As a Romanian – born, raised, and educated – I maintain close connections with my fellow artists back there, especially the theatre, television and film community. Most of them are now at the very top of their artistic/academic excellence; in a country that has long been known for high theatre standards, where names like Andrei Serban and Liviu Ciulei need no introduction.
One such personality of the Romanian theatre is Professor Gelu Colceag, PhD, whom I worked with on many productions. Gelu is the current Rector of the National University of Theatrical and Cinematic Arts, UNATC, in Bucharest. He asked me in the fall of 2009 if I would consider designing the sets and costumes for a new production that he was planning to direct at the Comedia Theatre (a well respected professional repertory theatre in Bucharest City which is home of some 40+ professional stages). The show was Who’s Afraid of Virginia Woolf, Edward Albee’s masterpiece. My Tulane sabbatical leave was scheduled for the spring of 2010 so the timing couldn’t have been better. Also, knowing of my long stay in Bucharest, Gelu asked me if I could assist as a guest adviser the UNATC’s Theatre School Curriculum Committee, which was working towards realigning their Program with the newly released guidelines of the European Union Education Commission for artistic training. I accepted the invitation again, so my sabbatical leave promised to be a fully packed one. And so it was.
The work for the show started while I was still in New Orleans during the first few weeks of 2010. My meetings with the director were held through Skype almost every other day for a month or so. Having worked in the past on many productions together, Gelu and I know very well each other’s artistic values, work style, techniques and skills, to the point where the shaping of the entire production was achieved a lot sooner than we had expected. The main technical challenge posed by the sets was the proposed stage-wide rolling platform, which had to have a very low profile with noise-free high mobility and easy maneuverability.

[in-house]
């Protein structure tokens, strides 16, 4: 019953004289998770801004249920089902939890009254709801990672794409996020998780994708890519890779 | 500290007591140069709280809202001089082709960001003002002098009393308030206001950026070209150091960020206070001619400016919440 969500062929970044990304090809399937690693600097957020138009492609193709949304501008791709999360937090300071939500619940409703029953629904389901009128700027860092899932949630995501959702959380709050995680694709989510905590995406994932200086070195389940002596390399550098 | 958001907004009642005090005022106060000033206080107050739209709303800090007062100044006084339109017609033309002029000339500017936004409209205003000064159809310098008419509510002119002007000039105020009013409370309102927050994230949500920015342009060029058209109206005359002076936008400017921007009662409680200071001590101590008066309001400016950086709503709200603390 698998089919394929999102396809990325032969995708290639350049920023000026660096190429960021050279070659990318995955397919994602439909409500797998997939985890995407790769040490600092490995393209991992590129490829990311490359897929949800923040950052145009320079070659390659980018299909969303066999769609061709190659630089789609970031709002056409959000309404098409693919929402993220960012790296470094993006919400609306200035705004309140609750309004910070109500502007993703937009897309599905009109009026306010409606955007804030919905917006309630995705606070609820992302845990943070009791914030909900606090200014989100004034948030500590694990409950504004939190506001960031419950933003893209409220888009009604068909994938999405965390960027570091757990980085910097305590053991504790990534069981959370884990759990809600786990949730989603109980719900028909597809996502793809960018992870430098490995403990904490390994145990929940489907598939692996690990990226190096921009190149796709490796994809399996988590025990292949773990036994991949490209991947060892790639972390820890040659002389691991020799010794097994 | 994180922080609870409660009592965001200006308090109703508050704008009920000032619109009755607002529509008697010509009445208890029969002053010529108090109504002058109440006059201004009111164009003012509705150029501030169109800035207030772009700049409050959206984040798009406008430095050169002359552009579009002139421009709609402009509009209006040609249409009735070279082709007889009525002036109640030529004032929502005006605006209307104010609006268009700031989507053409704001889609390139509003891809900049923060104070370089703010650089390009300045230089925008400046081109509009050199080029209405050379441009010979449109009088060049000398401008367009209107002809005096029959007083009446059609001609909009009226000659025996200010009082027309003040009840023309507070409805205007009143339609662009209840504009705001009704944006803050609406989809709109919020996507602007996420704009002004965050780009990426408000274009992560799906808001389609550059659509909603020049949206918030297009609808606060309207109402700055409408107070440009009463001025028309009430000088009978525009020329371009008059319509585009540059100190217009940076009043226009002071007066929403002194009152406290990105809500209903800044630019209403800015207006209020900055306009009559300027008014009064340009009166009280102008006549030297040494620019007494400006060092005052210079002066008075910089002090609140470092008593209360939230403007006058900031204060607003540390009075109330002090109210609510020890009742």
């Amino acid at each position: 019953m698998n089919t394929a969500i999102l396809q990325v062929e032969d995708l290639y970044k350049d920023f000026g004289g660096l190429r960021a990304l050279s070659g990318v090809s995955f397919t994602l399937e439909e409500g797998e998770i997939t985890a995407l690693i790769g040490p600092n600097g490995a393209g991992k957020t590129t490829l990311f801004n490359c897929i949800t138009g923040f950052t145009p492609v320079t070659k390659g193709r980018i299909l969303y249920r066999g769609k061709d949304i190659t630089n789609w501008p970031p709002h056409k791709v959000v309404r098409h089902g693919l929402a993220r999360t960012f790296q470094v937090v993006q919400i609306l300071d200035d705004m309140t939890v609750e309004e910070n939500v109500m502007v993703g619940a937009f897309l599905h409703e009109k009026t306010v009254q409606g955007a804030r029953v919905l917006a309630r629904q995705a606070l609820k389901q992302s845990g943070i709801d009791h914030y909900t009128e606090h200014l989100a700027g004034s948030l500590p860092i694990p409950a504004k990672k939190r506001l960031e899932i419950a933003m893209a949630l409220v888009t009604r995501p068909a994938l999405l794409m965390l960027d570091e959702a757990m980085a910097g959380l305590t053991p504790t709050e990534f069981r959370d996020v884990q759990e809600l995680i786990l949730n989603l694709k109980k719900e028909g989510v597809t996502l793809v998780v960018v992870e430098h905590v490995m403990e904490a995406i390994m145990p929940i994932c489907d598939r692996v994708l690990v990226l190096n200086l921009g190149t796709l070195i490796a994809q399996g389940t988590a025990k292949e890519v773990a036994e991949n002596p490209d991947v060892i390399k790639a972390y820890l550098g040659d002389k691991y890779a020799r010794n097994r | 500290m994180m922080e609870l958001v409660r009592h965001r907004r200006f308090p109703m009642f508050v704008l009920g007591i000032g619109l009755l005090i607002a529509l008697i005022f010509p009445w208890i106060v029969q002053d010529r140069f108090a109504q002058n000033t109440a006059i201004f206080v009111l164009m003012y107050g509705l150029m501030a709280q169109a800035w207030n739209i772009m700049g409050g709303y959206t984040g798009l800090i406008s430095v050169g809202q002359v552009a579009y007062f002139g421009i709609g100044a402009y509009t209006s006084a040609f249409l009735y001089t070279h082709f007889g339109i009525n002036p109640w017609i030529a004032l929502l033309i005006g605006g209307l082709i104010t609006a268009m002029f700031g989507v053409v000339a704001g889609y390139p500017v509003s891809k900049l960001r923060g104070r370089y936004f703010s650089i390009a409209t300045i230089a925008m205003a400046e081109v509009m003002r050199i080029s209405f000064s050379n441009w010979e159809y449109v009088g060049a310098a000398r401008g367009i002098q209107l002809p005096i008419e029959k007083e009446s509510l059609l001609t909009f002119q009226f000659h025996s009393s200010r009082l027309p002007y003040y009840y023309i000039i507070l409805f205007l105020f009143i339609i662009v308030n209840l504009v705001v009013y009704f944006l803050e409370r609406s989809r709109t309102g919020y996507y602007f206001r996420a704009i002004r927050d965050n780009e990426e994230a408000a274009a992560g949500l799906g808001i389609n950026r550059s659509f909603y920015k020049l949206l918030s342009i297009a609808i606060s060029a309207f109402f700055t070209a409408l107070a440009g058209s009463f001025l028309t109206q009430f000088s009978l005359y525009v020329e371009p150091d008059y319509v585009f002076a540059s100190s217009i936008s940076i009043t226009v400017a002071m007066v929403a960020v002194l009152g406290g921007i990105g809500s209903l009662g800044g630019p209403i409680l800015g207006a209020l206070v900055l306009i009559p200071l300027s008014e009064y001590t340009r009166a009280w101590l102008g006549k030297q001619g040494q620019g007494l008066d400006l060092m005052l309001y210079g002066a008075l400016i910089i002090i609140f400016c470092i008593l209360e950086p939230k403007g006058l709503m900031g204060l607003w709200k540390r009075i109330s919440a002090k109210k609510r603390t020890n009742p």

Designing the costumes for the leading actors Stefan Banica (George) and Emilia Popescu (Martha) was no easy task either. Stefan Banica – a famed Romanian actor who has always had an image of young, sleek, flamboyant performer – had to become an elderly university professor, a role that he had never played in the past. On the contrary, for Emilia Popescu, Martha’s character was fitting her acting personality beautifully. One of the most praised drama actress in Bucharest, Emilia’s energy had to be balanced by toned down, plain, and functional costumes.
The show opened on October 1, 2010 – amid excellent reviews and full house performances – and is scheduled to play on weekly basis for many years to come.
While working on the Virginia Woolf production, I was conducting a series of lectures in Contemporary Design in American Theatre and also in Portfolio Techniques for MFA design students at the UNATC. These lectures were held daily for two weeks during the second half of February, 2010. They were well received by the Romanian graduate students who are always keen to learn about their profession in other parts of the world.
Finally, my work as an adviser to the UNATC’s Curriculum Committee for the revising of their Program resulted in a series of recommendations that were reviewed, amended and adopted by the UNATC Senate.
I look back at my sabbatical leave during the Spring of 2010 and I realize how important it is for me to be able to venture every once in a while into diverse cultural and geographical “zones” and allow my creative energies to refresh themselves.